TagCanadian Journal of Psychiatry

Reading of the Week: Depression – What is the Economic Burden? The New CJP Paper; Also, Zimmerman on Scales (JAMA) and Bernard on her Illness (CMAJ)

From the Editor

For the patient sitting in front of you, depression is a weight around her shoulders, the reason she can’t enjoy her favourite activities or laugh at her partner’s jokes. Such is the patient experience.

This week, we have three selections, and all consider different aspects of this illness. In the first, we look at a paper from The Canadian Journal of Psychiatry. Julie-Anne Tanner (University of Toronto) and her co-authors draw on data to estimate the economic burden of depression in Manitoba. They conclude: “Depression contributes significantly to health burden and per patient costs in Manitoba, Canada. Extrapolation of the results to the entire Canadian health-care system projects an excess of $12 billion annually in health system spending.”

6797008930_0207a99864_b

Manitoba: big prairie & big burden of depression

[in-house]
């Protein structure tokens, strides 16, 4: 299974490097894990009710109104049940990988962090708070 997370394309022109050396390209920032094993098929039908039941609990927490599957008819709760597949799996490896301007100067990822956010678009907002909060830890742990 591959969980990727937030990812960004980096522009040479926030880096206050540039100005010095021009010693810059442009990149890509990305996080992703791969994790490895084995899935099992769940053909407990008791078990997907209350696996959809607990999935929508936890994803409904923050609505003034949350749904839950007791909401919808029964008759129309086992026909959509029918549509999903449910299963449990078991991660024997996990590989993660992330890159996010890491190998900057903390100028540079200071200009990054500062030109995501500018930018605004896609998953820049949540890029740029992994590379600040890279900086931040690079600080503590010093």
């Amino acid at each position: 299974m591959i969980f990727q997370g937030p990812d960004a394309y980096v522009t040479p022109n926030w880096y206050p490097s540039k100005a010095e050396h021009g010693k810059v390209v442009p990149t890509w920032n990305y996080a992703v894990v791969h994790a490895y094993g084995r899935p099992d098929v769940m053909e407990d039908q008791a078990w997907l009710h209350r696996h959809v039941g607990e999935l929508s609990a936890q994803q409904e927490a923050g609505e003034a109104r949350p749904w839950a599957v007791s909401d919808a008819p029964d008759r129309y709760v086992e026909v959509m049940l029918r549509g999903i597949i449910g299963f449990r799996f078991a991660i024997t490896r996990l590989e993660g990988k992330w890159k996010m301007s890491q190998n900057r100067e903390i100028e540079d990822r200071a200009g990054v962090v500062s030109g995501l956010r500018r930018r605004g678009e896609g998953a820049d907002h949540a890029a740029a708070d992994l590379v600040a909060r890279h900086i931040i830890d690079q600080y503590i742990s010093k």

In the second selection, we review a short JAMA paper by Dr. Mark Zimmerman (Brown University) considering depression management. He recommends the use of the PHQ-9 in screening. As for treatment, he writes: “the PHQ-9 should be administered at each visit to quantitatively measure a patient’s treatment response.”

And in the third selection, returning to the patient experience, Dr. Carrie Bernard (University of Toronto) writes in CMAJ about her journey. “I am a committed family physician, skilled researcher and respected leader at my university. And I suffer from depression. Why is that so difficult to write?”

DG

Continue reading

Reading of the Week: Is CBD Useful for Mood Disorders? The New CJP Paper. Also, Peer Support and Online CBT (Psych Services) & the Art of Daniel Regan

From the Editor

This week, we have three selections.